The earth has a bug problem – one large enough to potentially threaten humanity. But in the small city of Whiskey Creek, Oklahoma, the population has only one thing on their minds: staying alive while the Dry Rain evolves into something much more sinister.
William shuffled his feet through the barren field, papery gray bodies popping up with each step to explode in tiny puffs of corpse dust around his knees. It had been a week since the last moths took off, and no one knew when the next wave would come. More importantly, there hadn’t been any rain in over a month, and if the crops hadn’t been decimated by the moths already, they would have been dead due to drought by now anyway. Streams and ponds had dried up, rivers were the lowest he’d ever seen, and there had been talk that even the oceans didn’t come up as high on the beach as they once did.
William had never seen the ocean. Hell, he’d never been more than a few hundred miles away from his farmstead. But right now he wished he were anywhere else. Or at least somewhere the moths hadn’t gotten to yet.
If there was such a place.
The first time they’d come, he’d been asleep. Thousands upon thousands of brown and gray moths had covered every inch of any exposed surface, their paper-thin wings beating fast as they sucked the water out of every living piece of vegetation there was. Two days later, the moths had all died, leaving behind a creamy, wriggling mass of larvae in their place.
He wasn’t sure how the larvae survived, but there must have been enough nutrients somehow, because not long after that, thousands of moths had taken to the sky again, only to rain down in big clumps of dusty gray waste one week later. Where they’d gone, or where they’d come from, or if these were even the same moths was anyone’s guess, but it was less of a concern than the fact that food was running out, and animals and humans alike were starting to die. The whole cycle had happened twice so far, and if the moths came back again, he was pretty sure there wouldn’t be enough food left for them to survive either. Unless they started eating wood or dirt.
A thin figure stood waiting for him near the gate they hadn’t bothered to close since the crops had been devoured. May had always been a little thing, and she was getting weaker. Now that the cow had stopped producing milk, he supposed the only thing left to do was butcher it for the meat. Every day it was harder to get water out of the well just for themselves, and there was none to spare for ol’ Bess. They’d have to leave soon to find water, at least. Maybe one of the bigger cities would have supplies until…whatever this was, ended.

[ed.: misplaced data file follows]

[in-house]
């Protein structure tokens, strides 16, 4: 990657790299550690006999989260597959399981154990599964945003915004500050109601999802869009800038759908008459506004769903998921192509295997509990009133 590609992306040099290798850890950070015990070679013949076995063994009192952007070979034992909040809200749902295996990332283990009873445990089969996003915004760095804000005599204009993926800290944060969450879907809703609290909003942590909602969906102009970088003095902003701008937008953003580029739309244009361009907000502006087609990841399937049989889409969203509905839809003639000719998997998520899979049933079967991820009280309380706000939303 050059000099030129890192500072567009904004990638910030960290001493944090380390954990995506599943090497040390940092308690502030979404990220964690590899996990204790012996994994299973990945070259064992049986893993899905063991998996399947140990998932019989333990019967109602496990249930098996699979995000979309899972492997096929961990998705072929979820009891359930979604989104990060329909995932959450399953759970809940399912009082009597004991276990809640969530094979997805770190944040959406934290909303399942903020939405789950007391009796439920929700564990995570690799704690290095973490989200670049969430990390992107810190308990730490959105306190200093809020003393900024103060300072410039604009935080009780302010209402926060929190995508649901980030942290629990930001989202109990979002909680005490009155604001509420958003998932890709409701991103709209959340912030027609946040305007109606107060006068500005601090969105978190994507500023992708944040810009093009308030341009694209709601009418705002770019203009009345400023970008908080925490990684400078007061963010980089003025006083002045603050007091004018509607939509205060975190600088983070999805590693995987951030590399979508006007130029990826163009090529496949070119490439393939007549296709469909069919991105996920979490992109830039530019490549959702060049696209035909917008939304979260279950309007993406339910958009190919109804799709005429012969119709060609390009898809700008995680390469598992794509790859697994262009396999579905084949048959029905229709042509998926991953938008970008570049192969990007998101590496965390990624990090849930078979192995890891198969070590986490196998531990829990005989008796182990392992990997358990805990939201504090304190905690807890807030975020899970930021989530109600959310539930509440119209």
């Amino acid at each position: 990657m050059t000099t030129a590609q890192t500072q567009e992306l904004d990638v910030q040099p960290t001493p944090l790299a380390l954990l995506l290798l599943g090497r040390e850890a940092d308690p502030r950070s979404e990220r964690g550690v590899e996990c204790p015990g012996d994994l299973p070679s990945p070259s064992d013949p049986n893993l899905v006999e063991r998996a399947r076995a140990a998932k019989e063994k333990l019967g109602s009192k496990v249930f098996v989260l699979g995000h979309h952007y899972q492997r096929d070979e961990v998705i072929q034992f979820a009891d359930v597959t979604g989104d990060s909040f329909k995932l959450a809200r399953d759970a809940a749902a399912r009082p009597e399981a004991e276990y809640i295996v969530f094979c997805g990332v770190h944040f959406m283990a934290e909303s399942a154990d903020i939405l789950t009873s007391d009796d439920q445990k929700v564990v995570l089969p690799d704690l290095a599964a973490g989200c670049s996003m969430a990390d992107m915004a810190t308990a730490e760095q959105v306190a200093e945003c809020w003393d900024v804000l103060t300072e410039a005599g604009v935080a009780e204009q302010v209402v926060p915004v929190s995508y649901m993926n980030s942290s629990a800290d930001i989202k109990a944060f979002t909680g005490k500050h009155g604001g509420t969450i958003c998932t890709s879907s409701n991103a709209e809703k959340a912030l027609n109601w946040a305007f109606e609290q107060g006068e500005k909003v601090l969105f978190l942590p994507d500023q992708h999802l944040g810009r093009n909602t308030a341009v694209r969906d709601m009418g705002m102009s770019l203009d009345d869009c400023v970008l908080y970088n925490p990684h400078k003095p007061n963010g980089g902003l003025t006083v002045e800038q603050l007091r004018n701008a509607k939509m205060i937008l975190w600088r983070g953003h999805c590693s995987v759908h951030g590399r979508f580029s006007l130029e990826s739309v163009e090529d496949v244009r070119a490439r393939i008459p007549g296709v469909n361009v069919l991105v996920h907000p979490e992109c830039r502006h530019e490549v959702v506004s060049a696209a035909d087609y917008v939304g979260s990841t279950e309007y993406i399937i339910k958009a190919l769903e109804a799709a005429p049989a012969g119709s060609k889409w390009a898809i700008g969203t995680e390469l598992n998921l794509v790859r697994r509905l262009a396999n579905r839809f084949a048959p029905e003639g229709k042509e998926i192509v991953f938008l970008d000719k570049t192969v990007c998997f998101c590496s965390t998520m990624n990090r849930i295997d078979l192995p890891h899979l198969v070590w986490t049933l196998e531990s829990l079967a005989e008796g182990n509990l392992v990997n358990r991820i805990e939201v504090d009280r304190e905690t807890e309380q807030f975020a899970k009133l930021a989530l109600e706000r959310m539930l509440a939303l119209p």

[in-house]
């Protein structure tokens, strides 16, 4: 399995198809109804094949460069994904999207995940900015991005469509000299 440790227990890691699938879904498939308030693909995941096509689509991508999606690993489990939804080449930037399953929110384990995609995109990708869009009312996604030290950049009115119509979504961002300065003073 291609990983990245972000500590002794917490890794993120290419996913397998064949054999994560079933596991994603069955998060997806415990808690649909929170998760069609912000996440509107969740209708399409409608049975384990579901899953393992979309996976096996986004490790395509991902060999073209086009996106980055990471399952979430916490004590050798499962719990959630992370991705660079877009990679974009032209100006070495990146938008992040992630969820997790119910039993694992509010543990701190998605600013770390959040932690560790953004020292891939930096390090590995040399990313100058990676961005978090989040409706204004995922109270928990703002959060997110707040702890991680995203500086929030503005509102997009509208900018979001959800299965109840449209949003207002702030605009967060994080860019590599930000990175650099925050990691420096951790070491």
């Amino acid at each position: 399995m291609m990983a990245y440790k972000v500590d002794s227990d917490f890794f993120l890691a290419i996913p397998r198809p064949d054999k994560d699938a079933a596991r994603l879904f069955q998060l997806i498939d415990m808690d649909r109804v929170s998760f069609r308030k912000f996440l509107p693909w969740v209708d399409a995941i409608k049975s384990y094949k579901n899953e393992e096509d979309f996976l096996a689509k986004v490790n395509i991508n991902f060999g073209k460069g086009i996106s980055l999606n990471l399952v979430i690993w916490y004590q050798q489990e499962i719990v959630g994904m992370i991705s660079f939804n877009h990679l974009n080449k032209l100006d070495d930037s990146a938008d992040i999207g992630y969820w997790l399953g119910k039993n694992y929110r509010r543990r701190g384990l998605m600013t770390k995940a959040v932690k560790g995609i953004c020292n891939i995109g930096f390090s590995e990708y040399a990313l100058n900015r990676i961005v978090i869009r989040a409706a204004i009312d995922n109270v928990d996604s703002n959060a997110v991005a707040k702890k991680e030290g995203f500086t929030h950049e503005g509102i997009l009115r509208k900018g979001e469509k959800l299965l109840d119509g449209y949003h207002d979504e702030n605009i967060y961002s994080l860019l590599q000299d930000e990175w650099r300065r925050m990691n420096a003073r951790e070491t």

“Find anything?” May called out when he drew near. William shook his head.
“Nothing. Just moth-bodies, as far as I could go. Larva here and there. The creek is just about mud now.” He took her hand and walked with her back to the house, not sure what else to say. She didn’t want to leave, but it wasn’t a question of want now. It was a question of survival.
“It’s gonna be soon,” he said, hanging his old hat up on a hook as he closed the door behind him. “Can’t survive without water.”
“What about damming the creek?” she said, handing him a cup of coffee – the only one there’d be that day – and then cradling another in her hands as she leaned against the kitchen counter. “We could get the neighbors together, make sure everyone has what they need.”
He shook his head. “Water’s falling too fast. By the time we could get everyone together and get back out there with supplies, it’ll be dry.”
She took a long, slow sip, her face a study in contemplation. She’d always been a thinker, his May. He often wondered why she’d settled for him instead of finding herself one o’ them smart city-boys that were always asking her out in college. Bet she was regretting that now, he thought as she met his stare with a tired, hopeless look.
“So that’s it then,” she said, putting her cup on the counter and letting out a long sigh. “What about Bessie?”
He shrugged, suppressing a wince at the soreness in his shoulders. “We’ll take her with us. Might need something to trade for water, depending on how far this thing goes. She’s weak anyways. Probably won’t last much longer. Maybe the Jensens will take her for the meat, if they’re staying.”
May nodded, slowly. “Okay then. Tomorrow?” Tears welled in her eyes, and William went to her, pulling her emaciated form into his arms. He’d loved her since they were sixteen, and he’d take care of her right up until his last breath, no matter what.